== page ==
Van Build

Why We Selected The DIY Urine-Diverting Toilet – AKA Composting Toilet

DIY Urine Diverting Toilet

Of the many parts required of a van build, a toilet decision is just one piece. We purchased the van in June 2019. We then went on a 10,000-mile trip cross-country with just a Lugabaloo bucket for a toilet. While on the road we thought hard about what we would use as a permanent toilet and did not make our final selection of a DIY urine-diverting toilet until a few weeks ago.

To Toilet or Not, That Is The Question.

We built this van in 2 Months. I know that seems like a crazy fast timeline! That wasn’t just actually building the van. It included the initial scratch paper design, CAD (Cardboard Assisted Design) mockups, and the final design on the program Sketchup. We were building just about every single day except Sunday and that was only because the maker space we used was closed. Before that, we had done what many do when considering building a van. Spending hours and hours scouring Pinterest posts and binge-watching YouTube for design ideas and inspiration. It’s like drinking from a firehose. You’re on information overload. Repeat after me…Relax, it will all work out.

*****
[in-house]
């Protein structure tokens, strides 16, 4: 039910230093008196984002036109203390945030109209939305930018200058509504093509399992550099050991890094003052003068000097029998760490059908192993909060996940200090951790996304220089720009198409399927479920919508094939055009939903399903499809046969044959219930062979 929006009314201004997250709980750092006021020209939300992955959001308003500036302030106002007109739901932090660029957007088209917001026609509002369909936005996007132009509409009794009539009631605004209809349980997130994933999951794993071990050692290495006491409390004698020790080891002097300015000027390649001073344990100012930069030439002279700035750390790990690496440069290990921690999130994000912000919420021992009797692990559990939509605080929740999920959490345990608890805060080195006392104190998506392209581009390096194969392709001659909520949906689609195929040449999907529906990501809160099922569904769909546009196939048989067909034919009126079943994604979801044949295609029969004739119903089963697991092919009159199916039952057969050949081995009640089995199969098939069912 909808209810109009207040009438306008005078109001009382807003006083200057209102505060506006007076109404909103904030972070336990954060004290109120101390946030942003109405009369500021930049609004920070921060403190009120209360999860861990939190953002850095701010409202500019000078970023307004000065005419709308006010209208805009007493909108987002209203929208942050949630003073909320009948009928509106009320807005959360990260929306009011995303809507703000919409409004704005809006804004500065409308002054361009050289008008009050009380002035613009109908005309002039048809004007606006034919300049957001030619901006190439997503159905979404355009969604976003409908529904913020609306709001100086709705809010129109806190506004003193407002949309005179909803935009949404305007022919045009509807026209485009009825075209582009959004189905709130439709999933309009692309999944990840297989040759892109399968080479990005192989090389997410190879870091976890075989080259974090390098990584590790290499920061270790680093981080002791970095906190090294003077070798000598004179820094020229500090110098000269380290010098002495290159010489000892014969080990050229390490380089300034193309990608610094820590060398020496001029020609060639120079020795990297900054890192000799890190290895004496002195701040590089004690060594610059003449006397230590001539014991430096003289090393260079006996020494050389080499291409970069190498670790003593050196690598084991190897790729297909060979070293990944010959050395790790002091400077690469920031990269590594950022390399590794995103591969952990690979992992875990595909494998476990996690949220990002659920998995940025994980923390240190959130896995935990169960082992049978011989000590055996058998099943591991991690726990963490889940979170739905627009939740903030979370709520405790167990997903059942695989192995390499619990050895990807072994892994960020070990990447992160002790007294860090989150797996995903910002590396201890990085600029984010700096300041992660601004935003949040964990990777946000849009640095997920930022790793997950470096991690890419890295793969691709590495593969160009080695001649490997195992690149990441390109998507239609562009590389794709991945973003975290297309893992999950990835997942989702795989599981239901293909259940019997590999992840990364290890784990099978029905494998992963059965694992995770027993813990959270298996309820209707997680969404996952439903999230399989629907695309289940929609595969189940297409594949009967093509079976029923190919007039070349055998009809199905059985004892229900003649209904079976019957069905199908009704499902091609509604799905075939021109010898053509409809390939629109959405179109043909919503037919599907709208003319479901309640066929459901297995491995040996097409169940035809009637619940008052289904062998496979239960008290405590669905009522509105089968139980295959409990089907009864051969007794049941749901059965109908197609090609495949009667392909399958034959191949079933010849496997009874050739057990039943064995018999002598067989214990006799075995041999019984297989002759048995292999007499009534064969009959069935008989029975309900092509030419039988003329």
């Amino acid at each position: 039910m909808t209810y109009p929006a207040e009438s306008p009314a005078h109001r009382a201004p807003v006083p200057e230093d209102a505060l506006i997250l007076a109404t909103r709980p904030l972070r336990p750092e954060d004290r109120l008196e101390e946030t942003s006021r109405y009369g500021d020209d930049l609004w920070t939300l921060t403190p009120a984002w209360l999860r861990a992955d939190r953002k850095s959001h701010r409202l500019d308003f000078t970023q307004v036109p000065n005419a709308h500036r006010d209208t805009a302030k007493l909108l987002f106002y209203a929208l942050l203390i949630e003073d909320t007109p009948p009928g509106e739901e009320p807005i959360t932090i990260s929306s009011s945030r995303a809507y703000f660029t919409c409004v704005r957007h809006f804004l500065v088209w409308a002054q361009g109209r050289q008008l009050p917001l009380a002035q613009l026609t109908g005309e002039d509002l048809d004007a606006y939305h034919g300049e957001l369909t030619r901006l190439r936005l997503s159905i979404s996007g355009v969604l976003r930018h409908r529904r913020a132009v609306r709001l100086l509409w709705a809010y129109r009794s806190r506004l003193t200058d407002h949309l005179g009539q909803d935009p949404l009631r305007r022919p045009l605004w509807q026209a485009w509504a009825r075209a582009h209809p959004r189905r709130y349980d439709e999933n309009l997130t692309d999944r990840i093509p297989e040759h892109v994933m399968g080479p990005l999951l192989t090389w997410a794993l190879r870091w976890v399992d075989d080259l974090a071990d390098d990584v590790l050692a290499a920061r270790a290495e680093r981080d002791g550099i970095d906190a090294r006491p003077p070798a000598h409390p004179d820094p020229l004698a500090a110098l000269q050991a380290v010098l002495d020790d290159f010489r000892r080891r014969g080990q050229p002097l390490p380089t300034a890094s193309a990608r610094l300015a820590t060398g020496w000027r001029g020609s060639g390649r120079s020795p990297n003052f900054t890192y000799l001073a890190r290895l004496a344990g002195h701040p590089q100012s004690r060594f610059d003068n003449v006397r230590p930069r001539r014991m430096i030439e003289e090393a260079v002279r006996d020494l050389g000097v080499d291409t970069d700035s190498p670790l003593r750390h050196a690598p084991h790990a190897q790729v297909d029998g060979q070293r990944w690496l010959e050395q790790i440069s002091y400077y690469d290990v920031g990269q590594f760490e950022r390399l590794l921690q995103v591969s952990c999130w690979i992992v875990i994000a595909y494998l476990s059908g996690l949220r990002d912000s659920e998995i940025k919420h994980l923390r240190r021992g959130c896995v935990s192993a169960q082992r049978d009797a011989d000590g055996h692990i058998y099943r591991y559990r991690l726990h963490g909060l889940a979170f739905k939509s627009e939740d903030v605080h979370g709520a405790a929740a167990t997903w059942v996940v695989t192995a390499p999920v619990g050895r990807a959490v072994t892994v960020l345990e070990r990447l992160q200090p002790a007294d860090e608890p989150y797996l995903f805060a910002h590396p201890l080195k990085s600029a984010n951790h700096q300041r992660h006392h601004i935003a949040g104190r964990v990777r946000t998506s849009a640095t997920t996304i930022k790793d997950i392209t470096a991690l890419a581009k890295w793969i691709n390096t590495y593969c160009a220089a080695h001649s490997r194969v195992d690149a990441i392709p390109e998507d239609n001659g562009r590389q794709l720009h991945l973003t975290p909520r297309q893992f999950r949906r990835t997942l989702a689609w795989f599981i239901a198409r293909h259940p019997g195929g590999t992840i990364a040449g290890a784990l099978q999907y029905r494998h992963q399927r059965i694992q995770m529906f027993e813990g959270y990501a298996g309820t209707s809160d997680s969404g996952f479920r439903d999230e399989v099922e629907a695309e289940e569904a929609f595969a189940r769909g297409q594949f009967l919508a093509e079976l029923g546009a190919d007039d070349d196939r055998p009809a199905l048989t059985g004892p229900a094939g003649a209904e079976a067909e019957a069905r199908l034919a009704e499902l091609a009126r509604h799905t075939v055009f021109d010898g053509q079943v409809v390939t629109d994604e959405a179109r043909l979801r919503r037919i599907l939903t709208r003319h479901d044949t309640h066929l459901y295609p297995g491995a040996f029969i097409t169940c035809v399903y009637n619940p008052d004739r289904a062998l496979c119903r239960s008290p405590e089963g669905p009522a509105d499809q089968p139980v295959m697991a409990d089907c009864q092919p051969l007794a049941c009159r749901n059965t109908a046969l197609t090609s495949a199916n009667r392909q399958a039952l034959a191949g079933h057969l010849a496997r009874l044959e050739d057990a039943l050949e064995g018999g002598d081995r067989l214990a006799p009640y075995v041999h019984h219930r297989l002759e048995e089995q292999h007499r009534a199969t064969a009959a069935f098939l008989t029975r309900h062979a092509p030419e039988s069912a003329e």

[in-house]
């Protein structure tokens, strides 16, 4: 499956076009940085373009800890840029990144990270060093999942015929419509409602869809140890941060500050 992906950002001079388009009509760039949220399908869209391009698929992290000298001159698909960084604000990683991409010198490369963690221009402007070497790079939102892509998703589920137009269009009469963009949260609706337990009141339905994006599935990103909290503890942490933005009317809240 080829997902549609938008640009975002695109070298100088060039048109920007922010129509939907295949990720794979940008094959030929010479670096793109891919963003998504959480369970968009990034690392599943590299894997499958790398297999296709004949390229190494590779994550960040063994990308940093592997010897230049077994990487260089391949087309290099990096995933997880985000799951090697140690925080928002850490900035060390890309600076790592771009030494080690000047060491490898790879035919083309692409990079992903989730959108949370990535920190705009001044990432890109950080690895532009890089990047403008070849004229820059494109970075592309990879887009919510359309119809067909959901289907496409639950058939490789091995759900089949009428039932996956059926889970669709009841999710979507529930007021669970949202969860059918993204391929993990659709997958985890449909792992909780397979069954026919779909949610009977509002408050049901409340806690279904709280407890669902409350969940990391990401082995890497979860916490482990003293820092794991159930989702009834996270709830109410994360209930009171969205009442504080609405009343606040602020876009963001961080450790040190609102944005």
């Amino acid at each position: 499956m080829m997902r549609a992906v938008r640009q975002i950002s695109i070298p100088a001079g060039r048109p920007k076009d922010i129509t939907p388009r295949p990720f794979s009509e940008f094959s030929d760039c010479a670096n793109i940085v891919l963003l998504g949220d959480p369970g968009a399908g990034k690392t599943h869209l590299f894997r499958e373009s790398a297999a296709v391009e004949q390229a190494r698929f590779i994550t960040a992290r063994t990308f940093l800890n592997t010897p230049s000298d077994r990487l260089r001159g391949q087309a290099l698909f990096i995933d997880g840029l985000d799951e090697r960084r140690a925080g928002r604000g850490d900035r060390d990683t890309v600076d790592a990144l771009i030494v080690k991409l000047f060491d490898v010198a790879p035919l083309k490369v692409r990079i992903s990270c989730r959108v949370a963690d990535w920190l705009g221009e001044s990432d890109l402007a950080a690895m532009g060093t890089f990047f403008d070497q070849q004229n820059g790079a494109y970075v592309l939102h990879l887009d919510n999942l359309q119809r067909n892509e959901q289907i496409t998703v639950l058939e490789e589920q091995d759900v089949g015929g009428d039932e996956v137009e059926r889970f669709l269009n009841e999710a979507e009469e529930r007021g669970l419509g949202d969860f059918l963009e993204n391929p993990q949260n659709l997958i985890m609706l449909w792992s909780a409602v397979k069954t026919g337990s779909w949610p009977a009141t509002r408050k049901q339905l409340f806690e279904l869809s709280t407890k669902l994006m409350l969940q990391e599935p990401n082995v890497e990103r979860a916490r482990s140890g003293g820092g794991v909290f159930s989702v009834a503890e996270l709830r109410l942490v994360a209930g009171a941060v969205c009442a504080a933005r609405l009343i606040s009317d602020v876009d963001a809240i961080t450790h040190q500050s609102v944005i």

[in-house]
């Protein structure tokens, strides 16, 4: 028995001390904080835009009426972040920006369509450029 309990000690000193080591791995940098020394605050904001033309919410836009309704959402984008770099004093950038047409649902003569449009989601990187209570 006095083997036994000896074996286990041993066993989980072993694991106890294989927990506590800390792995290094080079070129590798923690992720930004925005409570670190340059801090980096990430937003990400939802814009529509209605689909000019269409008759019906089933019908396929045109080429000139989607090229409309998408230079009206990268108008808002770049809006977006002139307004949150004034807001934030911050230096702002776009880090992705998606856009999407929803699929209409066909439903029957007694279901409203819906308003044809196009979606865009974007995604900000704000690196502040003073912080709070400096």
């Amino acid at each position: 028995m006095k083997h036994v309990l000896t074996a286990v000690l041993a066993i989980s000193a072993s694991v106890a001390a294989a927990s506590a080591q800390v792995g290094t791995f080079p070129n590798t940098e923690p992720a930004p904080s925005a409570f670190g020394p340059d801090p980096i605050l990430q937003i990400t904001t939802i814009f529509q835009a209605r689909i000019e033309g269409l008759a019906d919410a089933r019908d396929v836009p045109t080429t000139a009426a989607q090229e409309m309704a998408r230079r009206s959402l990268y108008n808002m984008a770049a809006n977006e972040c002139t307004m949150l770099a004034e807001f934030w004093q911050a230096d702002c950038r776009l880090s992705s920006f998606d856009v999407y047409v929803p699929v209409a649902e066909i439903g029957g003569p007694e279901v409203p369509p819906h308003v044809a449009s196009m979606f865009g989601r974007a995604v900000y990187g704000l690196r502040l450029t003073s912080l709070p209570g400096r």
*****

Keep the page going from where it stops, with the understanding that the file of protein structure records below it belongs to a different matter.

Because toilet decisions are among the top concerns when building a van, along with showers and kitchen areas, we asked ourselves these questions. Keep in mind, we’re not 20 years old and bladder function changes with age!

  • Can we survive on just the availability of public restrooms without any toilet at all?
  • What size water tank will we need if installing a typical RV toilet?
  • Do we want to deal with a black tank in a van?
  • Are small portable toilets easy to deal with?
  • We could always use the bucket method again, right?
  • Could we install a cassette toilet and use it for extended periods?
  • Many use a composting toilet, is that too gross?
  • How about that Laveo Dry Toilet?

Well, we ruled out a normal RV toilet as that meant needing a larger freshwater tank and installing a black tank.

You have been voted you off the Island.